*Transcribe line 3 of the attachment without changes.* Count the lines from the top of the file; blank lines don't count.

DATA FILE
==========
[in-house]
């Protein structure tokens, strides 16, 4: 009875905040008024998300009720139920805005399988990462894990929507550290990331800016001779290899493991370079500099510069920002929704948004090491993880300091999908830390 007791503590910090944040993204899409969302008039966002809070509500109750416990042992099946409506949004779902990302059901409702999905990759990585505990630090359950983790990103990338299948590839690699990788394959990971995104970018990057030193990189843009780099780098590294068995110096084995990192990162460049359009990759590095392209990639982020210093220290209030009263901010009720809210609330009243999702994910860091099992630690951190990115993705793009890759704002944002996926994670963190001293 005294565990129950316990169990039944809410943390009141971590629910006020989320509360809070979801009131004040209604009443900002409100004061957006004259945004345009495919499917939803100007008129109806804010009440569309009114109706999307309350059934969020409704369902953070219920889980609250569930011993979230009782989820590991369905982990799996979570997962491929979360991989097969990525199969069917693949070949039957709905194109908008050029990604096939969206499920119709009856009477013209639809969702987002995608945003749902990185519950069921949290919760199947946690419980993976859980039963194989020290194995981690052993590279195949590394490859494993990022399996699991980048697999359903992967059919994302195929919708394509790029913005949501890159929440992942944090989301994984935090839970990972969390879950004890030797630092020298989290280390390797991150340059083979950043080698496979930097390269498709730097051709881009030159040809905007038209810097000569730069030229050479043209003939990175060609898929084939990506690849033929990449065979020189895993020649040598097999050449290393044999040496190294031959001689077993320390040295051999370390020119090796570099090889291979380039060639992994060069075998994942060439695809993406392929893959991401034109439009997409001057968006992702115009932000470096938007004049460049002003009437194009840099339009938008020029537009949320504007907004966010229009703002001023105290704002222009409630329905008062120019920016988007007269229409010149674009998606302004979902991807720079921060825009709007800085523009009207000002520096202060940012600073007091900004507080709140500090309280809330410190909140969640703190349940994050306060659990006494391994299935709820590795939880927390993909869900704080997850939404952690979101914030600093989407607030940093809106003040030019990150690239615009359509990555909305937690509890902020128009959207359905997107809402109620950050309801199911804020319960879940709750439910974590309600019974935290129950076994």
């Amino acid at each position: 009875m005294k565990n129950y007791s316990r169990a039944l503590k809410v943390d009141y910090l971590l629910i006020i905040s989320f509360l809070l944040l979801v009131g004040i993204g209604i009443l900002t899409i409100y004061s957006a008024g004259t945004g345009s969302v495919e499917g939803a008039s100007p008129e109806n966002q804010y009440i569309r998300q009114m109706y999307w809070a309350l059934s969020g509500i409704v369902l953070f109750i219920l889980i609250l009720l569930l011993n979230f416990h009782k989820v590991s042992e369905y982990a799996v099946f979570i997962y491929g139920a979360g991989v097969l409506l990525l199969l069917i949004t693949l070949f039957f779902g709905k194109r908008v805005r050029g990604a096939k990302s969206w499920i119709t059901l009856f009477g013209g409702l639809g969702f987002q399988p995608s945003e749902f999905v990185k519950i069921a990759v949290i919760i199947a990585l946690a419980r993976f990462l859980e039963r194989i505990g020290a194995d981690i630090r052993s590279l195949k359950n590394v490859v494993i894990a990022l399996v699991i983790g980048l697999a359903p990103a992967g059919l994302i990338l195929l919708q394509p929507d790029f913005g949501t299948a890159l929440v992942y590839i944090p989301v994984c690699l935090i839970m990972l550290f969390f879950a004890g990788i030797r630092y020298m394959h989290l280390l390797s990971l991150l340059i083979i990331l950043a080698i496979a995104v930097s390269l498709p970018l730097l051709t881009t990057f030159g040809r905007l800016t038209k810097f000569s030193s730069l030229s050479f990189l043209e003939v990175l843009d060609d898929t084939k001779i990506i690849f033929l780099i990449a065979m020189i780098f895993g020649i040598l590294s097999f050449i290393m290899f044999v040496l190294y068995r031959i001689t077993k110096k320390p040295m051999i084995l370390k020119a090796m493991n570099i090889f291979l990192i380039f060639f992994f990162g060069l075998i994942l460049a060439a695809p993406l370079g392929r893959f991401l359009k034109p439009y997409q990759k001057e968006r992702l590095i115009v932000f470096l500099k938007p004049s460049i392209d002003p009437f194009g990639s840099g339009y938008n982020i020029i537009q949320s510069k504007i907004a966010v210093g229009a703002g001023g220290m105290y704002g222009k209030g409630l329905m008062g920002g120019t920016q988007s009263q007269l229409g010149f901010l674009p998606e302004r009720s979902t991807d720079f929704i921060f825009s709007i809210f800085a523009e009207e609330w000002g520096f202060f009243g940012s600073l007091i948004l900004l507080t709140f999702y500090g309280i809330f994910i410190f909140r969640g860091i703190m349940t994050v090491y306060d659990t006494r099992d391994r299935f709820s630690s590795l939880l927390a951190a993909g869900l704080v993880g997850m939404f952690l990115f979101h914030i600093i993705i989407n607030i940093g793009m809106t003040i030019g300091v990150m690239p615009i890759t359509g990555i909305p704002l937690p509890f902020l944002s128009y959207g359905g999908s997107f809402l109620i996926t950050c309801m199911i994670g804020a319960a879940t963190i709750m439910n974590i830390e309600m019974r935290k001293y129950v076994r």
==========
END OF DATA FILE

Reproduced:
């Amino acid at each position: 009875m005294k565990n129950y007791s316990r169990a039944l503590k809410v943390d009141y910090l971590l629910i006020i905040s989320f509360l809070l944040l979801v009131g004040i993204g209604i009443l900002t899409i409100y004061s957006a008024g004259t945004g345009s969302v495919e499917g939803a008039s100007p008129e109806n966002q804010y009440i569309r998300q009114m109706y999307w809070a309350l059934s969020g509500i409704v369902l953070f109750i219920l889980i609250l009720l569930l011993n979230f416990h009782k989820v590991s042992e369905y982990a799996v099946f979570i997962y491929g139920a979360g991989v097969l409506l990525l199969l069917i949004t693949l070949f039957f779902g709905k194109r908008v805005r050029g990604a096939k990302s969206w499920i119709t059901l009856f009477g013209g409702l639809g969702f987002q399988p995608s945003e749902f999905v990185k519950i069921a990759v949290i919760i199947a990585l946690a419980r993976f990462l859980e039963r194989i505990g020290a194995d981690i630090r052993s590279l195949k359950n590394v490859v494993i894990a990022l399996v699991i983790g980048l697999a359903p990103a992967g059919l994302i990338l195929l919708q394509p929507d790029f913005g949501t299948a890159l929440v992942y590839i944090p989301v994984c690699l935090i839970m990972l550290f969390f879950a004890g990788i030797r630092y020298m394959h989290l280390l390797s990971l991150l340059i083979i990331l950043a080698i496979a995104v930097s390269l498709p970018l730097l051709t881009t990057f030159g040809r905007l800016t038209k810097f000569s030193s730069l030229s050479f990189l043209e003939v990175l843009d060609d898929t084939k001779i990506i690849f033929l780099i990449a065979m020189i780098f895993g020649i040598l590294s097999f050449i290393m290899f044999v040496l190294y068995r031959i001689t077993k110096k320390p040295m051999i084995l370390k020119a090796m493991n570099i090889f291979l990192i380039f060639f992994f990162g060069l075998i994942l460049a060439a695809p993406l370079g392929r893959f991401l359009k034109p439009y997409q990759k001057e968006r992702l590095i115009v932000f470096l500099k938007p004049s460049i392209d002003p009437f194009g990639s840099g339009y938008n982020i020029i537009q949320s510069k504007i907004a966010v210093g229009a703002g001023g220290m105290y704002g222009k209030g409630l329905m008062g920002g120019t920016q988007s009263q007269l229409g010149f901010l674009p998606e302004r009720s979902t991807d720079f929704i921060f825009s709007i809210f800085a523009e009207e609330w000002g520096f202060f009243g940012s600073l007091i948004l900004l507080t709140f999702y500090g309280i809330f994910i410190f909140r969640g860091i703190m349940t994050v090491y306060d659990t006494r099992d391994r299935f709820s630690s590795l939880l927390a951190a993909g869900l704080v993880g997850m939404f952690l990115f979101h914030i600093i993705i989407n607030i940093g793009m809106t003040i030019g300091v990150m690239p615009i890759t359509g990555i909305p704002l937690p509890f902020l944002s128009y959207g359905g999908s997107f809402l109620i996926t950050c309801m199911i994670g804020a319960a879940t963190i709750m439910n974590i830390e309600m019974r935290k001293y129950v076994r």